LET'S hope the PGA of America can square things away and make sure that Tiger Woods competes in the PGA Grand Slam of Golf at the Poipu Bay Resort in November.
Grand Slam should
make a change for Tiger
Woods will join Mark O'Meara as the U.S. representatives in the World Cup in Kuala Lumpur, Malaysia, on Nov. 18-21. The dates conflict with the PGA Grand Slam, Nov. 16-17.
Since the World Cup's in Asia, you can bet Tiger wouldn't miss it for the world and his mom, Kutilda.
So it behooves the PGA of America to do some fast shuffling. Certainly, TBS would hate to see the PGA Grand Slam being held without the world's No. 1 golfer.
Look for the $1 million Grand Slam event featuring golf's four major winners to be held after the World Cup.
The worst-case scenario would have Davis Love III, the first alternate based on points, joining Masters' champion Jose Maria Olazabal, U.S. Open champion Payne Stewart and British Open winner Paul Lawrie on Kauai.
No offense, Davis, but let's hope it doesn't come down to that. The PGA of America-sponsored event needs its PGA Champion, and especially if it's Tiger.
CHARITY BEGINS AT A GOLF COURSEReader Howard Lee, who helped to chair Maryknoll School's eighth annual "Fore" golf tournament, was stunned to learn how many such events are held each year in Hawaii.
He originally estimated about 50 a year. He thought it was grossly under estimated, and Lee is right.
"I would say there are at least 100 golf benefits a year," said Mel Nagata, director of golf at the Waikele Golf Club.
Waikele alone had 19 such benefits, according to Nagata.
Pearl Country Club led all golf courses with 31 fund-raising tournaments this year, and has already booked 29 in 2000.
Is this a great way to raise money or what?
It is. But Lee worries that maybe it's too much of a good thing.
"Perhaps, there is a need to have a focal point for these events to add a semblance of coordination so that the poor vendors, contributing players, sponsors and golf courses are not 'hit' all at the same time," he said.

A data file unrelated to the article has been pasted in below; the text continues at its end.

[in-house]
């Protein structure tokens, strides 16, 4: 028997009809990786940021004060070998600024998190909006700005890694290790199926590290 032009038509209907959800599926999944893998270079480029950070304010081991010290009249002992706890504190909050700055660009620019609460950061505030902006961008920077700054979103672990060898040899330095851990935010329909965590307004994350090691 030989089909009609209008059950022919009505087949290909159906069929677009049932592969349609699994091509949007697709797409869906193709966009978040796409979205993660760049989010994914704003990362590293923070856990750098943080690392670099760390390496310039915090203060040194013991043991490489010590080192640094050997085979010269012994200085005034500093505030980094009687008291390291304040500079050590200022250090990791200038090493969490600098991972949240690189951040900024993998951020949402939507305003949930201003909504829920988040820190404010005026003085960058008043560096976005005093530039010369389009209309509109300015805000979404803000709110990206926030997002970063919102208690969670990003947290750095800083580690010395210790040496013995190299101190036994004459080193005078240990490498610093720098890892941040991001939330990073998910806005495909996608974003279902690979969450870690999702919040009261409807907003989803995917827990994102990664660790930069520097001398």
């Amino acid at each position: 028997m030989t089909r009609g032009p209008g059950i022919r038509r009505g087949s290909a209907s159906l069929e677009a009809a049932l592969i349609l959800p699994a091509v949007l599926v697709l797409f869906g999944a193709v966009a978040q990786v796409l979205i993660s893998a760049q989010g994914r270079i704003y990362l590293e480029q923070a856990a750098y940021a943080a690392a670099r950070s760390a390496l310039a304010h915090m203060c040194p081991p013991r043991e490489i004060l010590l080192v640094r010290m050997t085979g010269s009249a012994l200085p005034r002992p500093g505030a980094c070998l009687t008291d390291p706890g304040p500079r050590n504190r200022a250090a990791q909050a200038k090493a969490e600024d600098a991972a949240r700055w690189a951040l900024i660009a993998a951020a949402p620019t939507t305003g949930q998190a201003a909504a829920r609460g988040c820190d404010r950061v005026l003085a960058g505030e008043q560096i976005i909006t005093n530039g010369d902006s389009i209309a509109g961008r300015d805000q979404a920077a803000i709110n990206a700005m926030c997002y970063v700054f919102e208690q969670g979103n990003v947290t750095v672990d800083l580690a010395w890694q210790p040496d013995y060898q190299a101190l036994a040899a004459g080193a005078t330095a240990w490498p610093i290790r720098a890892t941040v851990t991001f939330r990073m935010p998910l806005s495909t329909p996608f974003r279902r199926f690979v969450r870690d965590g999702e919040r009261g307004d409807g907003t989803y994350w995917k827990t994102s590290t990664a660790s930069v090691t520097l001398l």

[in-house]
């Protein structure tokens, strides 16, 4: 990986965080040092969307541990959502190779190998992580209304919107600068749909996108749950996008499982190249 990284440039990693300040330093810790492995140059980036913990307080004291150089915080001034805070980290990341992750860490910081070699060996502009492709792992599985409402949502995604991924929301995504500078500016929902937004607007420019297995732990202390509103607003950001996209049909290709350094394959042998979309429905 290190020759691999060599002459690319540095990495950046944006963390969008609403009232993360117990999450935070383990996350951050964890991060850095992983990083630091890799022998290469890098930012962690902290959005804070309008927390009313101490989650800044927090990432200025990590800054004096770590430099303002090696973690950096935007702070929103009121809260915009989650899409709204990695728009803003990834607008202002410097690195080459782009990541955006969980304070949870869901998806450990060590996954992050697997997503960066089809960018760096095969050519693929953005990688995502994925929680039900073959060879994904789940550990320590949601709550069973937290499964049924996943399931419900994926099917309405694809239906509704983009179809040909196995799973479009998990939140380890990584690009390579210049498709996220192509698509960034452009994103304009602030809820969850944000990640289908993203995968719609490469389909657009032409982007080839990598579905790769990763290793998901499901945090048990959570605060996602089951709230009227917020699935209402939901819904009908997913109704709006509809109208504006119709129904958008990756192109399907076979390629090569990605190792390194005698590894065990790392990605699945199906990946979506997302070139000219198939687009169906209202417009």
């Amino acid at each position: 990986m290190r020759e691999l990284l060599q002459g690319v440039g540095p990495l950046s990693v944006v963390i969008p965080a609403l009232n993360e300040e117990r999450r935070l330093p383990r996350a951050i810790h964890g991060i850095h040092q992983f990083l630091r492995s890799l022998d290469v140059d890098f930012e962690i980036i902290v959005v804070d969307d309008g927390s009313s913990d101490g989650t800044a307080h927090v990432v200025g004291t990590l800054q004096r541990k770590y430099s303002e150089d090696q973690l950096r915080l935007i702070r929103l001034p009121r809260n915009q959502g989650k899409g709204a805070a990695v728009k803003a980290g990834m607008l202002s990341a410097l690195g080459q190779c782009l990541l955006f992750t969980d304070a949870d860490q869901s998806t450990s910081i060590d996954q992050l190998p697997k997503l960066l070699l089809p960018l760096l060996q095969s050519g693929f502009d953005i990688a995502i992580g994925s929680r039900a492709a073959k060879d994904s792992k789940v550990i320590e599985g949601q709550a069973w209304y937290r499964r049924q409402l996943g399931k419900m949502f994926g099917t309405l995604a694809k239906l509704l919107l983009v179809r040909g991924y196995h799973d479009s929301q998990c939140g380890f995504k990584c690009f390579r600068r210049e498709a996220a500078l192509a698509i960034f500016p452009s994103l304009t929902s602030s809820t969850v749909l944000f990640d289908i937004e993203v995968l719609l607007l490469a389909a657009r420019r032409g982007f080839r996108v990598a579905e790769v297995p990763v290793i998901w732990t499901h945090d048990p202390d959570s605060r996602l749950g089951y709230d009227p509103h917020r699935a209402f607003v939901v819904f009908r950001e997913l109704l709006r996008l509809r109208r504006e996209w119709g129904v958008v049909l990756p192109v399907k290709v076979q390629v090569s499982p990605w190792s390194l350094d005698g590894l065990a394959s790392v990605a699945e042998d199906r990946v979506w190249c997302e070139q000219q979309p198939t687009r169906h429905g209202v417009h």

As many golfers as there are locally, the plethora of benefit tournaments surely must be taxing the pool of players.
Companies who donate prizes are also feeling it.
"I get about three or four requests a week. I can't do everybody," said Greg Gomes, president of Webco, a manufacturing sales and distribution company, which donates to around 25 golf benefits a year.
Gomes runs a highly successful golf benefit annually for the St. Louis Education Foundation. The latest at Hawaii Prince raised $100,000.
SAYONARA, YASHIMA-SANHawaii golf will lose one of its staunchest supporters in Masayoshi Yashima, who leaves this month after 14 years as general manager of the Pearl Country Club.
Yashima has been assigned to the Honda Kaihatsu Kogyo head office in Tokyo.
"I made many friends and became accustomed to the local lifestyle. I will miss the islands and its people," Yashima said.
He was instrumental in making Pearl Country Club available for local club play on weekends in contrast to many other local courses, which catered to Japanese visitors, especially when they were paying premium prices for green fees.
Akira Kawaguchi has replaced Yashima as Pearl's new general manager.